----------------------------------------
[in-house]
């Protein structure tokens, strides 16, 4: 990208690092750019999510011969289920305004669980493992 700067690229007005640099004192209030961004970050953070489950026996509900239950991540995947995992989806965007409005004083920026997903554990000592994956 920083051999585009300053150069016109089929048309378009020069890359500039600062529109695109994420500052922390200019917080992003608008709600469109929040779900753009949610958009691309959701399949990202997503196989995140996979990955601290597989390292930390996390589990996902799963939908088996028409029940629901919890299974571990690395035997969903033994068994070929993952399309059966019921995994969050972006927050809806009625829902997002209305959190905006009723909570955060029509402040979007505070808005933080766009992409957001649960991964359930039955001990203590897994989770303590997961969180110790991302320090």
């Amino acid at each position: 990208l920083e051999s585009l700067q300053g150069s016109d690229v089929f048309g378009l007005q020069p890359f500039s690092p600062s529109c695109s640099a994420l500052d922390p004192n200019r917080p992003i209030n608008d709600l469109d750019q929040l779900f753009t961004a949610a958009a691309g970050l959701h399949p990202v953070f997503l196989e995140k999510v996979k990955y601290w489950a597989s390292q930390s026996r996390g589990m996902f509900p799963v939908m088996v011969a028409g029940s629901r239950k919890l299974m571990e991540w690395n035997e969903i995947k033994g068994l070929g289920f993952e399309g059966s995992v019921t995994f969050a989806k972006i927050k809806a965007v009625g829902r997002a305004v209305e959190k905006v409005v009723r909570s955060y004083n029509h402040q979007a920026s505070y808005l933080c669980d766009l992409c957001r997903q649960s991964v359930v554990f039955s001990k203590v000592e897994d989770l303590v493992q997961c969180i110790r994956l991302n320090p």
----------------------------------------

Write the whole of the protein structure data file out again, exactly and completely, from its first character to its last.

[in-house]
């Protein structure tokens, strides 16, 4: 990208690092750019999510011969289920305004669980493992 700067690229007005640099004192209030961004970050953070489950026996509900239950991540995947995992989806965007409005004083920026997903554990000592994956 920083051999585009300053150069016109089929048309378009020069890359500039600062529109695109994420500052922390200019917080992003608008709600469109929040779900753009949610958009691309959701399949990202997503196989995140996979990955601290597989390292930390996390589990996902799963939908088996028409029940629901919890299974571990690395035997969903033994068994070929993952399309059966019921995994969050972006927050809806009625829902997002209305959190905006009723909570955060029509402040979007505070808005933080766009992409957001649960991964359930039955001990203590897994989770303590997961969180110790991302320090």
């Amino acid at each position: 990208l920083e051999s585009l700067q300053g150069s016109d690229v089929f048309g378009l007005q020069p890359f500039s690092p600062s529109c695109s640099a994420l500052d922390p004192n200019r917080p992003i209030n608008d709600l469109d750019q929040l779900f753009t961004a949610a958009a691309g970050l959701h399949p990202v953070f997503l196989e995140k999510v996979k990955y601290w489950a597989s390292q930390s026996r996390g589990m996902f509900p799963v939908m088996v011969a028409g029940s629901r239950k919890l299974m571990e991540w690395n035997e969903i995947k033994g068994l070929g289920f993952e399309g059966s995992v019921t995994f969050a989806k972006i927050k809806a965007v009625g829902r997002a305004v209305e959190k905006v409005v009723r909570s955060y004083n029509h402040q979007a920026s505070y808005l933080c669980d766009l992409c957001r997903q649960s991964v359930v554990f039955s001990k203590v000592e897994d989770l303590v493992q997961c969180i110790r994956l991302n320090p």